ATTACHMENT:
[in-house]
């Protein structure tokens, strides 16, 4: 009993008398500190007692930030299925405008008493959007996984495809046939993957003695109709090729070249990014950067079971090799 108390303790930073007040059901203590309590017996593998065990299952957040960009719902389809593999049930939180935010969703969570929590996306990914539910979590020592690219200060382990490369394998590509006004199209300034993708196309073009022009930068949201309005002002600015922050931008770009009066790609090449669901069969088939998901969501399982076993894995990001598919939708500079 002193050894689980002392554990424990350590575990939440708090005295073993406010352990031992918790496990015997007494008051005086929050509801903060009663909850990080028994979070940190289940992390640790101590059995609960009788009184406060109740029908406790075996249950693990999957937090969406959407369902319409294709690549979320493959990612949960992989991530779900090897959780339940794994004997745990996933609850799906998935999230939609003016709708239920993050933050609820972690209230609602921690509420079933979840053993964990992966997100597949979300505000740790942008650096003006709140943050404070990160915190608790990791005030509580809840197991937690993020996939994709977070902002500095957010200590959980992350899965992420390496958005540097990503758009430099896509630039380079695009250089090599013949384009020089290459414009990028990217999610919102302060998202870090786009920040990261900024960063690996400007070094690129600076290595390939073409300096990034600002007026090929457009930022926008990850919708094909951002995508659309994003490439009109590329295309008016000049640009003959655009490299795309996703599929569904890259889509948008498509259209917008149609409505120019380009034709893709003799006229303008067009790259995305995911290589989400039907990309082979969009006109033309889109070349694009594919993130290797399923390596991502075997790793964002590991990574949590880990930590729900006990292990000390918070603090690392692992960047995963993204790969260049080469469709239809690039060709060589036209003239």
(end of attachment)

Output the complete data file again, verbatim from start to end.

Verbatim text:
[in-house]
């Protein structure tokens, strides 16, 4: 009993008398500190007692930030299925405008008493959007996984495809046939993957003695109709090729070249990014950067079971090799 108390303790930073007040059901203590309590017996593998065990299952957040960009719902389809593999049930939180935010969703969570929590996306990914539910979590020592690219200060382990490369394998590509006004199209300034993708196309073009022009930068949201309005002002600015922050931008770009009066790609090449669901069969088939998901969501399982076993894995990001598919939708500079 002193050894689980002392554990424990350590575990939440708090005295073993406010352990031992918790496990015997007494008051005086929050509801903060009663909850990080028994979070940190289940992390640790101590059995609960009788009184406060109740029908406790075996249950693990999957937090969406959407369902319409294709690549979320493959990612949960992989991530779900090897959780339940794994004997745990996933609850799906998935999230939609003016709708239920993050933050609820972690209230609602921690509420079933979840053993964990992966997100597949979300505000740790942008650096003006709140943050404070990160915190608790990791005030509580809840197991937690993020996939994709977070902002500095957010200590959980992350899965992420390496958005540097990503758009430099896509630039380079695009250089090599013949384009020089290459414009990028990217999610919102302060998202870090786009920040990261900024960063690996400007070094690129600076290595390939073409300096990034600002007026090929457009930022926008990850919708094909951002995508659309994003490439009109590329295309008016000049640009003959655009490299795309996703599929569904890259889509948008498509259209917008149609409505120019380009034709893709003799006229303008067009790259995305995911290589989400039907990309082979969009006109033309889109070349694009594919993130290797399923390596991502075997790793964002590991990574949590880990930590729900006990292990000390918070603090690392692992960047995963993204790969260049080469469709239809690039060709060589036209003239």